Understanding and protecting vernal pools

Courtesy Photo This time of year, vernal pools appear in shallow depressions in the forest where snowmelt and rain accumulates, as seen in this photo provided by Huron Pines. Those special places serve as nurseries for creatures like frogs, toads and salamanders and are good indicators of water quality.

That chorus of frogs you hear erupting from the woods on spring evenings is coming from a special but fleeting place.

One of those songs belongs to the wood frog, just a couple inches long but with a voice that fills the air with a warm reminder winter is over. Those frogs hang out among leaves and twigs at the edges of shallow, secluded pools and call for mates with their trademark tune. Females lay their eggs in the water where their tadpoles will hatch and develop into frogs before moving deeper into the forest.

After that, their pond will dry up and disappear as if nothing ever happened there. That is the cycle of a vernal pool.

Michigan Natural Features Inventory describes vernal pools as small, isolated wetlands occurring in forests across the state. Those areas are inundated with snowmelt in spring but dry up entirely in summer or periods of drought. Also known as vernal ponds, ephemeral pools, or seasonal wetlands — “vernal” meaning spring — they don’t connect to larger bodies of water and lack permanent fish populations.

In Northeast Michigan, vernal ponds are most common in areas with high water tables or where shallow bedrock, clay, or muck causes water to pond on the surface. The character of any given pool is the result of local climate, weather, wildfire processes, terrain and the types of plants and animals present, making each one unique. Though easily overlooked, they provide critical habitat for amphibians like wood frogs and many other animals adapted to life in water and on land.

“Vernal pools are important to wildlife that rely on them for annual breeding,” said Julie Crick, natural resources educator for Michigan State University Extension in Roscommon. “Spotted salamanders and wood frogs all make their way back to the same pool each year to breed and migratory birds use them as temporary resting places.”

Because of their small size and fleeting nature, vernal pools are especially vulnerable to certain land-use practices and a changing climate. Little is known about their abundance and distribution in Michigan, and they are not well protected under current wetland laws, according to Michigan Vernal Pool Patrol, a citizen science-based mapping and monitoring program.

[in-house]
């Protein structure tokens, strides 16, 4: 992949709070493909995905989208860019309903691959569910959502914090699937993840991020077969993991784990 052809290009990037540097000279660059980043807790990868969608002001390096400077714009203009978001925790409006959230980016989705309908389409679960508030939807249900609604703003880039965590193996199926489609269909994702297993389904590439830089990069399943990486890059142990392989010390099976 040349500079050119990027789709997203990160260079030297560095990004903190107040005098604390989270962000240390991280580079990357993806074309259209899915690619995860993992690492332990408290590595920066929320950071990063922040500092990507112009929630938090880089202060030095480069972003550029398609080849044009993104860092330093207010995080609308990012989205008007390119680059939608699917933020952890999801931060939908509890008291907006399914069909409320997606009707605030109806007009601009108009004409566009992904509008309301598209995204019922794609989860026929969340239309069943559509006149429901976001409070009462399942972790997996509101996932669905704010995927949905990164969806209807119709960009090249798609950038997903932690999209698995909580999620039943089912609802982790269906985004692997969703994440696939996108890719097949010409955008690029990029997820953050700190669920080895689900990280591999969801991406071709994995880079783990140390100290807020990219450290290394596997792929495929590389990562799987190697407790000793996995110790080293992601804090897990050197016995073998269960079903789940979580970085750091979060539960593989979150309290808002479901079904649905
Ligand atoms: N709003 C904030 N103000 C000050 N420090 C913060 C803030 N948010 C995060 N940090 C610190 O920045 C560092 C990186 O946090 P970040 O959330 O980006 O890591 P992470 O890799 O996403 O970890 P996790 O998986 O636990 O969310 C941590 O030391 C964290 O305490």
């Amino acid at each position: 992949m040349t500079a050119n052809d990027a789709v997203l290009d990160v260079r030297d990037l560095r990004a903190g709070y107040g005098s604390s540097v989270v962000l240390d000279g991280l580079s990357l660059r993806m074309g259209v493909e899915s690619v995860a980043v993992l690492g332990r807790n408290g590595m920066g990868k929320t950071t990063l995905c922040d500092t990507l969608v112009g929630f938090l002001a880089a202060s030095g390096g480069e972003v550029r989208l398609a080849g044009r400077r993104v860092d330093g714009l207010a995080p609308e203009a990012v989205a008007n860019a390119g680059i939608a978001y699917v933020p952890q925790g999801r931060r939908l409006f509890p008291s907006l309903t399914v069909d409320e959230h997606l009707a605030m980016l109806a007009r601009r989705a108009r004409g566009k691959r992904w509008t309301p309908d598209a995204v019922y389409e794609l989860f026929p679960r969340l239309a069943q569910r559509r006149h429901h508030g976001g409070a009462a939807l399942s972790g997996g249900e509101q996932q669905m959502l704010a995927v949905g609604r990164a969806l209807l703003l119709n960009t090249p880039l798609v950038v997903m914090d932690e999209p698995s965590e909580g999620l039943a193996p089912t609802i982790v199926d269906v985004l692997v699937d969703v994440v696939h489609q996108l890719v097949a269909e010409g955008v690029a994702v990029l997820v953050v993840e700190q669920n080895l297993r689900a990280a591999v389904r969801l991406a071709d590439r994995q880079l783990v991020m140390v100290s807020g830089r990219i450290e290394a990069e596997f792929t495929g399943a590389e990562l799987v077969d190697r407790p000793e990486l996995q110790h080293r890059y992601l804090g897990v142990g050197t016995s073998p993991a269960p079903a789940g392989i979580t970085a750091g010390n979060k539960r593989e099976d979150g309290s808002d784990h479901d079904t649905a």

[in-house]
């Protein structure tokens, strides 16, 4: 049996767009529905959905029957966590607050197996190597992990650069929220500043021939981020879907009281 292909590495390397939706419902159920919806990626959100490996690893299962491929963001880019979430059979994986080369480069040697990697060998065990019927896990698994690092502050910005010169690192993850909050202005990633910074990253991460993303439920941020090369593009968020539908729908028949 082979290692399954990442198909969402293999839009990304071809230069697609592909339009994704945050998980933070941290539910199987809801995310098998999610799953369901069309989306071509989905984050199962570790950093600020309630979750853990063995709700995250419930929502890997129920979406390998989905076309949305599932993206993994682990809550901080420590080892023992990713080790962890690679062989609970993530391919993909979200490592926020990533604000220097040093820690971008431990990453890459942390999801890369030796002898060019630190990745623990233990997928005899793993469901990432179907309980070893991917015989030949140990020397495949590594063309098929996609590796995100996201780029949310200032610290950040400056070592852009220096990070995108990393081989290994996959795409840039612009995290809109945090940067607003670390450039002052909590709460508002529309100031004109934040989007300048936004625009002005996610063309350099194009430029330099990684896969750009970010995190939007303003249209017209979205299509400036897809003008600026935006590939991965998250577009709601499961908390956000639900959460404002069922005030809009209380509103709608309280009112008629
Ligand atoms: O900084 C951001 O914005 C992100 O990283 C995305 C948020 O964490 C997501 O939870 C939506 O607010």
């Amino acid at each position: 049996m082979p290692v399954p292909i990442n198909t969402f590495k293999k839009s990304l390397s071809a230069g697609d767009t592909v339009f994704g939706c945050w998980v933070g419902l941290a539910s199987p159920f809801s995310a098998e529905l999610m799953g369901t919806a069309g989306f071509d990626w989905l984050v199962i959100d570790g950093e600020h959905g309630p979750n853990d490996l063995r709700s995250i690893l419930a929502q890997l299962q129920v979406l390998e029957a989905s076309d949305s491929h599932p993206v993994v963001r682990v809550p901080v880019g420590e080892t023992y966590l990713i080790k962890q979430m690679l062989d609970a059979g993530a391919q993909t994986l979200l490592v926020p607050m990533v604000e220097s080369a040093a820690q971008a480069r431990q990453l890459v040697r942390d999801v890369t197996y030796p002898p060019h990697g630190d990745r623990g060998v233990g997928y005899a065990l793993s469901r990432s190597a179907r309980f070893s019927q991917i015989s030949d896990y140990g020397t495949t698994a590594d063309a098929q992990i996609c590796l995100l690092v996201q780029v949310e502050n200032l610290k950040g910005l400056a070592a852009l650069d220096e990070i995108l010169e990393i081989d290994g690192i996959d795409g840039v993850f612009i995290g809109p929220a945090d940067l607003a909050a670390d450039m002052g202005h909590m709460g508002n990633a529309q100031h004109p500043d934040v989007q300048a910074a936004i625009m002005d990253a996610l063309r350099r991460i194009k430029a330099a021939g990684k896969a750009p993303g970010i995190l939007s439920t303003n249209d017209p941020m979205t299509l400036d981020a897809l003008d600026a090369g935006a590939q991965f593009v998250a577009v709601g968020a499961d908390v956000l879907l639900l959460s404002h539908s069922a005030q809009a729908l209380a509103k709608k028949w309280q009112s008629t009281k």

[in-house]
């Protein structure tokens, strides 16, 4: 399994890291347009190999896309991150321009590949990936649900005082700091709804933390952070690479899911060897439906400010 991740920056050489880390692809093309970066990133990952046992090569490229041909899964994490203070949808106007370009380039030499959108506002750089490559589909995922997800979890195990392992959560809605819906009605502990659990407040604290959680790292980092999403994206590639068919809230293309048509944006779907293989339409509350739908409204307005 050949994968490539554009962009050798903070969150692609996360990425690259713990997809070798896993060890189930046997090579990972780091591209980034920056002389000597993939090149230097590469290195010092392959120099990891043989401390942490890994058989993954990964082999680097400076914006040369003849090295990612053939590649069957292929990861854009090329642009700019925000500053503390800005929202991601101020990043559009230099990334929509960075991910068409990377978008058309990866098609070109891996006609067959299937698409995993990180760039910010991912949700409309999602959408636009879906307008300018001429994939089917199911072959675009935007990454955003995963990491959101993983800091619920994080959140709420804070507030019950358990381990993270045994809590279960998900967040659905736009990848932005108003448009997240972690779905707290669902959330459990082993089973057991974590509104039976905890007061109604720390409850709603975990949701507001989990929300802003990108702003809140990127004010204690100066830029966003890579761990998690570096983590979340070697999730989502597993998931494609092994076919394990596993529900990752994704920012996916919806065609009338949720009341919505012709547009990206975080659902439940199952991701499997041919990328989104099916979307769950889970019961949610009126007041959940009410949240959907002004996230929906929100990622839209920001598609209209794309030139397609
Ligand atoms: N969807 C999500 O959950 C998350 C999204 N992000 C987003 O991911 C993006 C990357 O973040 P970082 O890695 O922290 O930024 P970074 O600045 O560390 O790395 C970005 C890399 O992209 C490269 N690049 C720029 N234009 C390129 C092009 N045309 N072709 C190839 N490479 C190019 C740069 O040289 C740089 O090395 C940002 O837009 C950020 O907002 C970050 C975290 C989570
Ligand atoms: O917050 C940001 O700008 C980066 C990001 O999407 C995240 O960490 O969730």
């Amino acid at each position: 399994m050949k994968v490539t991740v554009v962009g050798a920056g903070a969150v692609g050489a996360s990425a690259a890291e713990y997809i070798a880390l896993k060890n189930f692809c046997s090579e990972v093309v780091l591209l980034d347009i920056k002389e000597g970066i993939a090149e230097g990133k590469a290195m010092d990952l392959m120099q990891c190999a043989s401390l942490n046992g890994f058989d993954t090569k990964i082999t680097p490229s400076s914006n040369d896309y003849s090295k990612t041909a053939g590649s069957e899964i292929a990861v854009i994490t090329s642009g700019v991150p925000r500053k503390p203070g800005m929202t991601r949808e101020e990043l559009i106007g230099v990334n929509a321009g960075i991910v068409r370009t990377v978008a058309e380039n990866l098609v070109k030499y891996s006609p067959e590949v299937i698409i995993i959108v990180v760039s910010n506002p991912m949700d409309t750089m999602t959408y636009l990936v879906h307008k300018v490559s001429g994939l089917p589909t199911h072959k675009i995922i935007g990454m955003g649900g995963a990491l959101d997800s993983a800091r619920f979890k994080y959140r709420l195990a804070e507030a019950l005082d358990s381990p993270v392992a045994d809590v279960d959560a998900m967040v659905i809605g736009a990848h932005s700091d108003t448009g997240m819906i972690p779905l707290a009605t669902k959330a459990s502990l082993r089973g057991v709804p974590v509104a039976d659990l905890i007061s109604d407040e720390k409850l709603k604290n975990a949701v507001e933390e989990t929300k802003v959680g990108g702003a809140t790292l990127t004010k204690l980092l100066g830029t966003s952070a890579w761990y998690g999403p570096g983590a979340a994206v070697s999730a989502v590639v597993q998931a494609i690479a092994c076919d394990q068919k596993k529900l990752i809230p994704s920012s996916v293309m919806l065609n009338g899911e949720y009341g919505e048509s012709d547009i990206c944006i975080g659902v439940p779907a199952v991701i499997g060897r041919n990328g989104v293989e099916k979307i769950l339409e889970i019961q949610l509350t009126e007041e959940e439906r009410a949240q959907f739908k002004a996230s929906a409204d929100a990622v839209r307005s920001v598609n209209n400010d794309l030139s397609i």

The Vernal Pool Patrol uses trained citizen scientists, educators, and community partners to help identify and map vernal pools and collect information to steer conservation and management efforts.

Monitoring a vernal pool involves visiting the location a couple times in the spring wet season and once in late summer or fall to verify the pool has dried up. During each visit, information is collected about the physical and biological character of the vernal pool, including the types of plants and animals observed. Particular attention is paid to “indicator species” like fairy shrimp, spotted salamanders and wood frogs whose presence or absence demonstrates good or poor water quality.

Volunteer monitors receive training through one-day workshops in the field, where they are taught how to use tools like dip nets and thermometers, along with their own observations, to collect and record data. According to Crick, that kind of field work helps foster relationships between volunteers and their environment.

“Many people have these places on their own property and may not even know it — maybe they refer to it as the frog pond out back or the ‘wet spot in the yard’ — but they are still vernal pools,” Crick added. “Knowing this deepens the connections people have to their own property and Michigan’s natural wonders.”

Huron Pines is leading an effort this year alongside MSU Extension and Michigan Natural Features Inventory to train volunteer monitors.

“Volunteers are our eyes and ears for focusing on these unique systems across northern Michigan,” said Emily Vogelgesang, environmental education coordinator for Huron Pines. “Several student groups already conduct this monitoring in Alcona and Roscommon counties each year and I’m excited to see more people joining in.”

Learn more about vernal pools through the Michigan Natural Features Inventory, mnfi.anr.msu.edu, or Michigan Vernal Pool Partnership, vppartnership.iecentral.com. Follow Huron Pines on social media or huronpines.org/events for a training event once a date is set. Vernal pool monitoring events are supported in part by the Great Lakes Fishery Trust.

Chris Engle is communications associate for Huron Pines, a nonprofit organization based in Gaylord and Alpena to conserve and enhance Northern Michigan’s natural resources to ensure healthy water, protected places and vibrant communities.


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